Researchers at the University of Granada have concluded that farm-raised salmon, rich in omega-3 fatty acids, can be safely consumed two times a week by pregnant women. Omega-3 fatty acids are associated with improved cardiovascular health and other health benefits for pregnant women and the fetus.
Salmon is in the limelight because of the selenium and retinol content. Unlike other omega-3 rich fish, the fatty acids in salmon are more easily absorbed and, according to researchers, pregnant women pass the antioxidant benefits of omega-3s on to the fetus in utero.
Women participating in the study were broken up into two groups. The first group naturally ate very little fish. They were told to continue eating a normal diet. The second group naturally ate very little fish, but this group was given two servings of salmon per week. At the conclusion of the study, women in the salmon group tested higher for concentrations omega-3 fatty acids.
Blood and urine samples were used to test omega-3 fatty acid concentrations. Tests were administered during the 20th, 34th and 38th week of gestation. At birth, a cord blood sample was taken for testing.
Despite the positive benefits associated with increasing omega-3 intake, the study does have one major flaw. The salmon fed to the pregnant women in the study was fed a controlled diet that naturally increased the omega-3 fatty acid concentration of the fish meat. The diet also helped control contaminate levels so the fish was safe for consumption during pregnancy. Salmon found in grocery stores is not likely raised with the same care as salmon used in this study. The contamination level and omega-3 concentration will vary from one piece of salmon to the next and one retailer to the next.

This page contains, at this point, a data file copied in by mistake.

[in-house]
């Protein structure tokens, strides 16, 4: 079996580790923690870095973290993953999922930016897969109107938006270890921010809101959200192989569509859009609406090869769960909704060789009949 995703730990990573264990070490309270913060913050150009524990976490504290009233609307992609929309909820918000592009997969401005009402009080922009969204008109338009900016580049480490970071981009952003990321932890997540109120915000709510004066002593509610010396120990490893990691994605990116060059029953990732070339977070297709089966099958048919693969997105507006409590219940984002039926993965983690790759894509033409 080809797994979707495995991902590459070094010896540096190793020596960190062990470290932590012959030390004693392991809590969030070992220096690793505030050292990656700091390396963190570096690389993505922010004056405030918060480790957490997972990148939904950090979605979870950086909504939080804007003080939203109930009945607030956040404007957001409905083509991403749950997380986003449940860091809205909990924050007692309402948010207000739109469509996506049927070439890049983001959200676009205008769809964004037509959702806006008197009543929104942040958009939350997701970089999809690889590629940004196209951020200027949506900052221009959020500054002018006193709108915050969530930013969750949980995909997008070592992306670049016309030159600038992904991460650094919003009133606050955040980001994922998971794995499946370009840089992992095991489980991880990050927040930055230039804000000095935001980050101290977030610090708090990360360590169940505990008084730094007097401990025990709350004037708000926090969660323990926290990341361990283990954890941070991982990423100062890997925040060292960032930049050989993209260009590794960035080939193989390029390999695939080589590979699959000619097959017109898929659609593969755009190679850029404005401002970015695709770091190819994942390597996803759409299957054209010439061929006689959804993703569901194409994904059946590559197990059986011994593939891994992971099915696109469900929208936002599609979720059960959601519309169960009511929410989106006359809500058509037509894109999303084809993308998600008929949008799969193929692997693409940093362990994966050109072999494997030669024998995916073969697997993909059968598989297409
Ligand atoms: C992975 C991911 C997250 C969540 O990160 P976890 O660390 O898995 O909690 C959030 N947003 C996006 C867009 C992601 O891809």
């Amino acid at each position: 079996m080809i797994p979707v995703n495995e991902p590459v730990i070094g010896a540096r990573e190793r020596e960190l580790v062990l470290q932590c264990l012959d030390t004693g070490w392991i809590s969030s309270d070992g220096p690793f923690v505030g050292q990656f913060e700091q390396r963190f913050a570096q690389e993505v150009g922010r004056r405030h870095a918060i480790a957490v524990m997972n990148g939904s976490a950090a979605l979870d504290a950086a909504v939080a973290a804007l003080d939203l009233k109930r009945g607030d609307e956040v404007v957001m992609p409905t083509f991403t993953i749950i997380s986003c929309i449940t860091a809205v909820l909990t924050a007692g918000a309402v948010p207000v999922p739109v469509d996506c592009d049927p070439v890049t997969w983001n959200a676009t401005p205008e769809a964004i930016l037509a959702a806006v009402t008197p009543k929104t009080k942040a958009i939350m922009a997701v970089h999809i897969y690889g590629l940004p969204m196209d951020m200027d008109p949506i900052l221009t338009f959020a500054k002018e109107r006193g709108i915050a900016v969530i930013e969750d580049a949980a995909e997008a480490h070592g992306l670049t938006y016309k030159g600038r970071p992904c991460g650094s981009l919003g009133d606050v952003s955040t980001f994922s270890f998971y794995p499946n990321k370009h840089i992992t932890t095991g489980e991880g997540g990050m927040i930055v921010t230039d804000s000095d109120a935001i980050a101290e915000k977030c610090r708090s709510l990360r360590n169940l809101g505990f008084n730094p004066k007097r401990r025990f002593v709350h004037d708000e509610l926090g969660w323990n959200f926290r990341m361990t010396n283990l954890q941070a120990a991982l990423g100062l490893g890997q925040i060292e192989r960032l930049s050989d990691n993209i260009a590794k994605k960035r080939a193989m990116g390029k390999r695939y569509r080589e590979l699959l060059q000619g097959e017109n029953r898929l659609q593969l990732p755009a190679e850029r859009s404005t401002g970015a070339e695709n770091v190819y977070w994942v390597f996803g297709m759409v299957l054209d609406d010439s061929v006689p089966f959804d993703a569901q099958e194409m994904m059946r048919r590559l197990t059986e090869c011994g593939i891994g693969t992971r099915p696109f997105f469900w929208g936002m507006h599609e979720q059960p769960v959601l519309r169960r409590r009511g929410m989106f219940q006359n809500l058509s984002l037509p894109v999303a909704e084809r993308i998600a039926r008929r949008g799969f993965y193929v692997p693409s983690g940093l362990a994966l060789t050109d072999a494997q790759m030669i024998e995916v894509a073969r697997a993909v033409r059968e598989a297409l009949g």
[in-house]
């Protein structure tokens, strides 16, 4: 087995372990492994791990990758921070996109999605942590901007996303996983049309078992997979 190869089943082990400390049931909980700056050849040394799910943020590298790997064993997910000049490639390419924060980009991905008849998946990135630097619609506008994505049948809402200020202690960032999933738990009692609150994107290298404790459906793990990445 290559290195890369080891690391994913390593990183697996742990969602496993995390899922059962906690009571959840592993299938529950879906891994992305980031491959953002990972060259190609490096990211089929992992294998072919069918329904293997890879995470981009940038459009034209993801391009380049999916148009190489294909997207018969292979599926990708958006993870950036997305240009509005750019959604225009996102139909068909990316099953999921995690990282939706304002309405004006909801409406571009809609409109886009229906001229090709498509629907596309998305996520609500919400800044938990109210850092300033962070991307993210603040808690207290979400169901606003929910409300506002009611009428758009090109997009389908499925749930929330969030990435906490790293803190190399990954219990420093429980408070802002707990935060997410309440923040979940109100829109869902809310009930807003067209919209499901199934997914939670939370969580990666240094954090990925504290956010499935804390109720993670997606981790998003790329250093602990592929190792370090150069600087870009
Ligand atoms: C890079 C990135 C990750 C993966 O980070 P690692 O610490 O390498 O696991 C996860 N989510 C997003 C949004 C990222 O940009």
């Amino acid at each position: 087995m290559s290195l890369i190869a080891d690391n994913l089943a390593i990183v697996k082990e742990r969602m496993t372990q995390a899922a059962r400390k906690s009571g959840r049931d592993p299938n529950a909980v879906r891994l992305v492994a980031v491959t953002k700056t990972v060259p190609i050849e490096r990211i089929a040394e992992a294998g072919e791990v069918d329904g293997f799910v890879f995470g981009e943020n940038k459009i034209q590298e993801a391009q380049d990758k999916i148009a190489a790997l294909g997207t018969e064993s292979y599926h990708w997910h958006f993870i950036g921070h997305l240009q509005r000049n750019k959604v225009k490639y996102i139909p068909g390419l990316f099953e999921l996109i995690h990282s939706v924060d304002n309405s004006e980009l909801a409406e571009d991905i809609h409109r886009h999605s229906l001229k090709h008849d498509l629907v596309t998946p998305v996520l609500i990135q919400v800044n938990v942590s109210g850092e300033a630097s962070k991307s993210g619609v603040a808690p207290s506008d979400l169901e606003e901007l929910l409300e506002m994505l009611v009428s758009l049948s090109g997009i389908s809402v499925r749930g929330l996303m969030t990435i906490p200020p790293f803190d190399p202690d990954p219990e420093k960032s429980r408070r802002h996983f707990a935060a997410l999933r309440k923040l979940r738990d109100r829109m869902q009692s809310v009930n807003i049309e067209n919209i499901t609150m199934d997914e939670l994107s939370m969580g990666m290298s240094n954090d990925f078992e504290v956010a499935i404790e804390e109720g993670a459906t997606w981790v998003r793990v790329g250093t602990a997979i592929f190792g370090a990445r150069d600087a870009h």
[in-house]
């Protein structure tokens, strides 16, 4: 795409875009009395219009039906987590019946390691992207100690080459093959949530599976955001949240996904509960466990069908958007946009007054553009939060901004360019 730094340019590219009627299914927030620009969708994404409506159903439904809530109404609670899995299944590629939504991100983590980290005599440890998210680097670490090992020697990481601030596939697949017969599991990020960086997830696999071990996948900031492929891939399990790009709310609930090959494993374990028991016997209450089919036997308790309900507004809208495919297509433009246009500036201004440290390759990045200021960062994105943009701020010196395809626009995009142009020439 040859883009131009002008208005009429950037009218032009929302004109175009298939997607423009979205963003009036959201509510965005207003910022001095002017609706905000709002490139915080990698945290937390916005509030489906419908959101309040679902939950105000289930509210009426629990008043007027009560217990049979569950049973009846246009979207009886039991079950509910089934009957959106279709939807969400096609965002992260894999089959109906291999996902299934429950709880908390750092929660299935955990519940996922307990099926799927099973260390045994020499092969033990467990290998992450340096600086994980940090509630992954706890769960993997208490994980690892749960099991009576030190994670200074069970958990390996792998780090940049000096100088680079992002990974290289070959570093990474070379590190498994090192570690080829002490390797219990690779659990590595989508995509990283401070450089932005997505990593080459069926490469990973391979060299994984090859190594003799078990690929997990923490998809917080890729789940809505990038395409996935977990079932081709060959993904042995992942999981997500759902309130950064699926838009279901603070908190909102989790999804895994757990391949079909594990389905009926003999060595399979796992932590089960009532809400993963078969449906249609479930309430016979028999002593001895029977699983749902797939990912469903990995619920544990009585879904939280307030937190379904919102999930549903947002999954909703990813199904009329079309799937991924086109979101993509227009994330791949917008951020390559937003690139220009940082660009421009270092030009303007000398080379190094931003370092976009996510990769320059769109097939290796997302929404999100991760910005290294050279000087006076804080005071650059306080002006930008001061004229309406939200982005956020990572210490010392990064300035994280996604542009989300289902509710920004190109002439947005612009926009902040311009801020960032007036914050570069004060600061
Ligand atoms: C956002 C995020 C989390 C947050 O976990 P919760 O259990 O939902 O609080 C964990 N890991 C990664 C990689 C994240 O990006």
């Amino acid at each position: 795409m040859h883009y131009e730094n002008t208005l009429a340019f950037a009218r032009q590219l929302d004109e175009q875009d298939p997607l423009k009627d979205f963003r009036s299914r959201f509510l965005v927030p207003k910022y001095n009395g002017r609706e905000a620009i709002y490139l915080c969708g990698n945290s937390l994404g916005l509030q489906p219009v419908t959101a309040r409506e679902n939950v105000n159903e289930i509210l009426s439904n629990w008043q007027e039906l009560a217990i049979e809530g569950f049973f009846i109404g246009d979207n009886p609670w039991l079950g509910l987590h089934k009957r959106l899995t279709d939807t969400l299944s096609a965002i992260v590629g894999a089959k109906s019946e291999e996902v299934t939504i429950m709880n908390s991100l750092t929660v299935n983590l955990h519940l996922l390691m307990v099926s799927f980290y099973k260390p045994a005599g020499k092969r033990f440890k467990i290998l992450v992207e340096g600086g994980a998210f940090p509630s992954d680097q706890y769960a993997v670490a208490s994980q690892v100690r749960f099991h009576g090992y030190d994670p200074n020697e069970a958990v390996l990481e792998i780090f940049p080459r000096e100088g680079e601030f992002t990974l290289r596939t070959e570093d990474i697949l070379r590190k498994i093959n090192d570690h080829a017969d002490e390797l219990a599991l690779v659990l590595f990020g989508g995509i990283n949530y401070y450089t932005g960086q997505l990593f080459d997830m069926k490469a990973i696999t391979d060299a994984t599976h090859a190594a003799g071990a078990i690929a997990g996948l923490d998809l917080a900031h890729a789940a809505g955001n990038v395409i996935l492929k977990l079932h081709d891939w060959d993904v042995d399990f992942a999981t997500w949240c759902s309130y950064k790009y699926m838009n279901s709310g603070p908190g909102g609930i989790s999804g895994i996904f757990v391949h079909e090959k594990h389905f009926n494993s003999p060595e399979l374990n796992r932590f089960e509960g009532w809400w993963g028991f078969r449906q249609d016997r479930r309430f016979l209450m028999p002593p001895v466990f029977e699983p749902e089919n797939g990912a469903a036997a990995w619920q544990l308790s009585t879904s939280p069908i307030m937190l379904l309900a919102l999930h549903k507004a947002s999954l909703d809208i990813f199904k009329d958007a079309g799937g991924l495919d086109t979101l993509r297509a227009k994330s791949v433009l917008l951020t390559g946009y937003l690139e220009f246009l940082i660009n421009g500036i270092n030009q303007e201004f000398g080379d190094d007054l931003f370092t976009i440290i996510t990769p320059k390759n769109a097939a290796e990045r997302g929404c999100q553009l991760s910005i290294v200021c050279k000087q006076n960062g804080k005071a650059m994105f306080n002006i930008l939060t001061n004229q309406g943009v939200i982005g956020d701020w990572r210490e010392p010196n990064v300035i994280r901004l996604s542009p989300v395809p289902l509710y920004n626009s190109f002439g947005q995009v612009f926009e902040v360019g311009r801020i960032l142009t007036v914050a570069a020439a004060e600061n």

Before increasing salmon or fish intake, talk with your obstetrician about the safest fish during pregnancy. Salmon is rich in antioxidants, but there are other, safe foods that also contain a strong omega 3 profile with no risk of contamination. Discuss the best sources of omega 3 with your doctor before adding any potential hazardous foods to your diet.
Source: University of Granada – The Salmon in Pregnancy Study (SiPS). 22 March, 2012.